Monty Python Monday

On last week’s Monty Python Monday we were talking about some of our favorite funnies.  Hart over at Confessions of a Watery Tart mentioned this one: 

I was totally going to be a slacker and just post the vid and be done with it, however, I actually had an AHA! moment while watching that little gem and figured I’d blather on a bit.  You don’t mind do you?  Well, if you do you can certainly skim, but you might miss something and you wouldn’t want to do that…  Would you?  Of course not!

Having been reading a couple romances I consider to be not so awesomely written and still like crack (why is that?!) this clip recalled to mind the insult.  In particular I’m thinking of the absurdly cliched confrontation that some authors feel compelled to stick into their works.  Inevitably this means insults are either hurled verbally OR the main character we’re supposed to be sympathetic to is thinking them.  In order for the confrontation to work for me it needs to not reek of something as adolescent as Twilight (well, unless it IS Twilight) AND should do one of two things:  make me laugh in hilarity or deliver such a righteous comeuppance that it leaves me cheering “BOOYAH!”  If you read my Friday post you can probably guess the confrontations in these two books were more akin to YA “confront the ex” weeniedom than anything else.  Truth be told the author didn’t really have it in her to do the mature comeuppance I craved, but with some stellar humor it would have been awesome.   The only wonderful and hilarious confrontation that readily comes to mind was one in J.D. Robb’s “Innocent in Death” where the heroine punches out the “other woman” then her husband.  It was truly a gem of a scene that left me cheering and snickering – a rare fete it would seem.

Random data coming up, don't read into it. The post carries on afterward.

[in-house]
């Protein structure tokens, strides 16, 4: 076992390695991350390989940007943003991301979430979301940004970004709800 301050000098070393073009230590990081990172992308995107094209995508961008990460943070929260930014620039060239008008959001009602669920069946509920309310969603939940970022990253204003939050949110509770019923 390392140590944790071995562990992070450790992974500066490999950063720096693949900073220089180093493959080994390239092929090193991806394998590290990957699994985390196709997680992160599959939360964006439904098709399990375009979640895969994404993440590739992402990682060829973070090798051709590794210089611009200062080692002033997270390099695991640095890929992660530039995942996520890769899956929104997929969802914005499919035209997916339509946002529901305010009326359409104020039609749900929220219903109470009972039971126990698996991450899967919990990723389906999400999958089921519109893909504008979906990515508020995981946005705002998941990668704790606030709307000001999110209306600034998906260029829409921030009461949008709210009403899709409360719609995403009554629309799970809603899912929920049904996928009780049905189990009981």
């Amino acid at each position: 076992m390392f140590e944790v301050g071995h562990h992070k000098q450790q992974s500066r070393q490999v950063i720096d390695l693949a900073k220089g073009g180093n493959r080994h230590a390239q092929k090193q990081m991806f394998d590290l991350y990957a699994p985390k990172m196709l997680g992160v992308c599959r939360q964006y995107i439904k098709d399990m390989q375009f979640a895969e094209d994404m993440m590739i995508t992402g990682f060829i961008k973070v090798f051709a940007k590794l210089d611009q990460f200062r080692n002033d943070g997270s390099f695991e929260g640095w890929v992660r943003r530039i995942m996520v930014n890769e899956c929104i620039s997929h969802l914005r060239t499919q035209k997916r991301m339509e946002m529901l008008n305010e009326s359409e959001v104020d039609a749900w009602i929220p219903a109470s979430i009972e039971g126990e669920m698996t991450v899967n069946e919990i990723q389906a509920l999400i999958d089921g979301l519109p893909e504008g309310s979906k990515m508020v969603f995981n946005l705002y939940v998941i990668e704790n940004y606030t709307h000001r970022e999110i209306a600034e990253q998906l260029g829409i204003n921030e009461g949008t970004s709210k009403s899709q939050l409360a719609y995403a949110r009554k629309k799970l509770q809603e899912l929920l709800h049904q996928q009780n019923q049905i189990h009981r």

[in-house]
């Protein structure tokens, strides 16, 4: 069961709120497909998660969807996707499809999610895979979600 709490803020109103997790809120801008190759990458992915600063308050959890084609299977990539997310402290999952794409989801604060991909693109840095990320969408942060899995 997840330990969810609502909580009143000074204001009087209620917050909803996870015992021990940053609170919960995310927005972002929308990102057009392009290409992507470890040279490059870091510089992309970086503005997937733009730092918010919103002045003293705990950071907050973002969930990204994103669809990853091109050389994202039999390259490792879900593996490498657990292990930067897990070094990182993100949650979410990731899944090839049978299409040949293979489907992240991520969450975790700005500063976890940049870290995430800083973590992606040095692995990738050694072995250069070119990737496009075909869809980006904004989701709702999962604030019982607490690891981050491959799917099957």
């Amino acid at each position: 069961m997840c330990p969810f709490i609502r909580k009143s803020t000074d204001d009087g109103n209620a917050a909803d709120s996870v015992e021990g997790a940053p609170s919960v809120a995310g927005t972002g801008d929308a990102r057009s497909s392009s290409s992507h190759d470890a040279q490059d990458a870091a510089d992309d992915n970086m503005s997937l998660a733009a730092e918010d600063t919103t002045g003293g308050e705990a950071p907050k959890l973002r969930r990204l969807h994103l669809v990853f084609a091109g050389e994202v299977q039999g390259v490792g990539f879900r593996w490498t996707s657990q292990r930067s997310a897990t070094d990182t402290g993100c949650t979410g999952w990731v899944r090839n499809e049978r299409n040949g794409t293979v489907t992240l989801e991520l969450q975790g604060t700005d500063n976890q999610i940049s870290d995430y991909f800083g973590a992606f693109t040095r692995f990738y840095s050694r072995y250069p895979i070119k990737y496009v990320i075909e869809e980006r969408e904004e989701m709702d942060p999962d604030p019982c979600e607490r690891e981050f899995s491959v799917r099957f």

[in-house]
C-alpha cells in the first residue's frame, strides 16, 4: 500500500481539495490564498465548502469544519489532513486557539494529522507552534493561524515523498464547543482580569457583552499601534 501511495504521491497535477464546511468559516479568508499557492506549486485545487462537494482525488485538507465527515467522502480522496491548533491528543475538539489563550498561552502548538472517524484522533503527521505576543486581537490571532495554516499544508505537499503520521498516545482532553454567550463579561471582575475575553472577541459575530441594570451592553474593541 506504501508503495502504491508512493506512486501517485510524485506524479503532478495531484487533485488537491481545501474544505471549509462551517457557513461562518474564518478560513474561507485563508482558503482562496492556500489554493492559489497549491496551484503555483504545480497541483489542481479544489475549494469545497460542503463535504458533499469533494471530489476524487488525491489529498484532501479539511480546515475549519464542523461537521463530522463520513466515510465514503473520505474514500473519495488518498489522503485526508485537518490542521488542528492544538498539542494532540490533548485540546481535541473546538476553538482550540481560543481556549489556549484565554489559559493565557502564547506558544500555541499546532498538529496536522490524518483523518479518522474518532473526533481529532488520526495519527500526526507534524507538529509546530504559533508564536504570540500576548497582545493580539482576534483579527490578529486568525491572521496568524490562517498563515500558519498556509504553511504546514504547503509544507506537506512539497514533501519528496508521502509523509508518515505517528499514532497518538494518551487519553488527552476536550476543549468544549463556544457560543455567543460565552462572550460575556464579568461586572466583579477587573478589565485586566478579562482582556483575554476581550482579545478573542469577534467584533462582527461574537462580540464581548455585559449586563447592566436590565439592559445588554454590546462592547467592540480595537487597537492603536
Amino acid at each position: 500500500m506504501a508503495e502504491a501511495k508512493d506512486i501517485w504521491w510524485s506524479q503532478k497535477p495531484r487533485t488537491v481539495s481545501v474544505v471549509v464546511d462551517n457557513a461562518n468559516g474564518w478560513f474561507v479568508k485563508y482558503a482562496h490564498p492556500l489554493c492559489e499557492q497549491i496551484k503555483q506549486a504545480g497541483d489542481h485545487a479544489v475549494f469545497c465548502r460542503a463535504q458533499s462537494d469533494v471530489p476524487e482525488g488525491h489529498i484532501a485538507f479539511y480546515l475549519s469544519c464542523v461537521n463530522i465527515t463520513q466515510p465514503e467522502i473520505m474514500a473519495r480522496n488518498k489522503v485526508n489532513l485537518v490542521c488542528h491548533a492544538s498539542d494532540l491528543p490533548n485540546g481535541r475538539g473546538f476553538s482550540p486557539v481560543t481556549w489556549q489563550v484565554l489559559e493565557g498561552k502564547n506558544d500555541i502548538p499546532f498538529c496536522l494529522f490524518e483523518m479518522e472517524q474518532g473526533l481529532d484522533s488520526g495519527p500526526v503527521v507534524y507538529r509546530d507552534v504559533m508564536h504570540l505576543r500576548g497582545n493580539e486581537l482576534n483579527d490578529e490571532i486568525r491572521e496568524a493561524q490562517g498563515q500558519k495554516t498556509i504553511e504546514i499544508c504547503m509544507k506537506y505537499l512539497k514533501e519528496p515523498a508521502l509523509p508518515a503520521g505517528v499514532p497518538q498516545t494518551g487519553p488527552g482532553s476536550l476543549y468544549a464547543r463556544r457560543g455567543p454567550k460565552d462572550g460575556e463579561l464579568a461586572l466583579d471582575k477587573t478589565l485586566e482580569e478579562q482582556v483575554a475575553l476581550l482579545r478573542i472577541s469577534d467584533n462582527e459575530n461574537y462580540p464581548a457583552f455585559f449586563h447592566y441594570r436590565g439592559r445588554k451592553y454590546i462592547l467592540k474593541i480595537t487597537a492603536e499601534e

Are there any you can point out/share?

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4 responses to “Monty Python Monday

  • Helen Ginger

    This makes me wonder at the age of the writer. An older writer might write similar to what s/he used to read. YA books 20 years ago were much different thatn today’s.

  • Carol Kilgore

    I expect different things from different writers so it doesn’t bother me too much.

  • Corra McFeydon

    I like a good rip-roaring verbal fight, but it does need to have a purpose. You can tell when it’s just been thrown in for fire and doesn’t move the character or plot arc.

    – Corra

    The Victorian Heroine

  • Hart

    For starters… YAY FOR A FRENCH TAUNTING!!!!! Thank you for picking my favorite part!

    Totally with you on humor. I think real couples say terrible things to each other, but only after an escalation that had a realistic start–genuine conflicting perspectives, or fears. Fears I think are especially nice because it is one that can be revealed and resolved… different metatheories on how the world works take quite a lot more effort and it annoys me when somebody gives up their perspective for another unless it is huge and plausible. Characters that act 14 though, annoy me to all get out. (even if they ARE 14)

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